Red 26/255 0.10196078
Green 188/255 0.73725490
Blue 156/255 0.61176471

Then we apply gamma correction, which defines the relationship between a pixel’s numerical value and its actual luminance, to each component part of the RGB color. If the linear value of a component is less than .03938, we divide it by 12.92. Otherwise, we add .055 and divide the total by 1.055 and take the result to the power of 2.4.

Our gamma corrected color components from our teal color end up like this:

Component Equation Value
Red ((0.10196078 +.055)/1.055) ^ 2.4 0.01032982
Green ((0.73725490 +.055)/1.055) ^ 2.4 0.50288646
Blue ((0.61176471 +.055)/1.055) ^ 2.4 0.33245154

This part of our equation comes from the formula for determining relative luminance.

We just sort of sped past gamma correction there without talking much about it and what it does. In short, it translates what a computer “sees” into the human perception of brightness. Computers record light directly where twice the photons equals twice the brightness. Human eyes perceive more levels of light in dim conditions and fewer in bright conditions. The digital devices around us make gamma encoding and decoding calculations all the time. It’s used to show us things on the screens that match up to our perception of how things appear to our eyes.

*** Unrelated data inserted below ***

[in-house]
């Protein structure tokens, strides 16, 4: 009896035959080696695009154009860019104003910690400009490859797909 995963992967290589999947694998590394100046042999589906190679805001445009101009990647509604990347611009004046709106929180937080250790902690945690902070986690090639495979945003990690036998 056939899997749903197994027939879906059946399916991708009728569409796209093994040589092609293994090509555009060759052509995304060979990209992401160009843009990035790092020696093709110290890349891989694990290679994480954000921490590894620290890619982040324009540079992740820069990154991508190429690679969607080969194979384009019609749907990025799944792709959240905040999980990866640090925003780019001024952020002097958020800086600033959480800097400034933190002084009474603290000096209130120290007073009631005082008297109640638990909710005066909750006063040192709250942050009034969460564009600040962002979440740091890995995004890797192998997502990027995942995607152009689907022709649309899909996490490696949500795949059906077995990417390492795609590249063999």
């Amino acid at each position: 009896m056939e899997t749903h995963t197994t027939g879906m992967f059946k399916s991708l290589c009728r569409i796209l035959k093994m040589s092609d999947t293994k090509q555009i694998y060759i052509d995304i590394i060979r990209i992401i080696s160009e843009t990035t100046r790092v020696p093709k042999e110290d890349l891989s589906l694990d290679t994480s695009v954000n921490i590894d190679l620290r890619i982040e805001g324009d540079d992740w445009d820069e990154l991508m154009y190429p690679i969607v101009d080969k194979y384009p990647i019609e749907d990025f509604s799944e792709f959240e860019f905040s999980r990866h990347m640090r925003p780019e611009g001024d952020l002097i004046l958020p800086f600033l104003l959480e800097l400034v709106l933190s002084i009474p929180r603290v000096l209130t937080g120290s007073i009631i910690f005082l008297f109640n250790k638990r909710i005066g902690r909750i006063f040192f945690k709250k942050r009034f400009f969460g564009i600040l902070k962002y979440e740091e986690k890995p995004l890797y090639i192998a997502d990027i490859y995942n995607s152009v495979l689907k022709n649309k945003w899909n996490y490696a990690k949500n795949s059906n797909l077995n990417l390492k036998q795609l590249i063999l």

Finally, we multiply the different colors by numbers that signify how bright that color appears to the human eye. That means we determine the luminance of each color by multiplying the red component value by .2126, the green component value by .7152, and the blue component by .0722 before adding all three of those results together. You’ll note that green gets the highest value here,

So, one last time for teal:

Component Equation Value
Red 0.01032982  X 0.2126 0.00219611973
Green 0.50288646  X 0.7152 0.35966439619
Blue 0.33245154  X 0.0722 0.02400300118

…and add them together for luminance!

L1 = 0.00219611973 + 0.35966439619 + 0.02400300118 = 0.38586352

If we do the same to get our L2 value, that gives us 0.24620133.

We finally have the L1 and L2 values we need to calculate contrast. To determine which value is  L1 and and which is L2 , we need to make sure that the larger number (which shows the lighter color) is always L1 and is divided by the smaller/darker color as L2.